According to a 2021 review paper by Dr. Caroline Nash and colleagues, this increase in late-season streamflow is a frequent positive finding in studies that have investigated the impacts of beaver dams. This potential to restore watersheds and provide increased late summer water for livestock, fish, and wildlife has contributed in part to a recent flood of excitement around beavers as a tool to help the Intermountain West adapt to the aridification of climate change.

Nonetheless, digging deeper into the literature, Nash et al. finds that there are few studies that have used detailed discharge measurements from both before and after dam construction to understand the relationship between beavers and streamflow over the course of the year. These studies resist categorization. While one from Utah found that beaver dams increased streamflow during the growing season (Majerova et al., 2015), a different study from England found an overall decrease in streamflow (Puttock et al., 2017), while another from Utah reported that it depends on the age of the beaver pond (Clark, 2020). In short, while there are general trends, the streamflow implications of a beaver dam depend largely on situation-specific idiosyncrasies, such as “geomorphic setting, local climate and geology, and the number and type of dams” (Nash et al., 2021).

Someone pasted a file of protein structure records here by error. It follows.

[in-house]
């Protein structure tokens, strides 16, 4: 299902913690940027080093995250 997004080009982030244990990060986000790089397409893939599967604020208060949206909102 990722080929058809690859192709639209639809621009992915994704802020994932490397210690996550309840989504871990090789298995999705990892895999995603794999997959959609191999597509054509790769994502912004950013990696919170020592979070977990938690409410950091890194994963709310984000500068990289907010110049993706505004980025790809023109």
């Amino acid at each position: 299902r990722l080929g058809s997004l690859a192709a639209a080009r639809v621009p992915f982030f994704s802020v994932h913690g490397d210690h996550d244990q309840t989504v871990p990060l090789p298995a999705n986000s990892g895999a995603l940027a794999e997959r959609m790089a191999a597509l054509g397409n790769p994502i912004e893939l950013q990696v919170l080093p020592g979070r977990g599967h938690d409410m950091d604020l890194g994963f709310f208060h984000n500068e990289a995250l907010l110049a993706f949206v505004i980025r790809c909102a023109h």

This might leave you–as a beaver-concerned landowner–with an unsatisfying answer to your pragmatic question. While general trends are better than nothing, what exactly these rodents mean in your specific situation in your specific slice of the West is a critical question for you.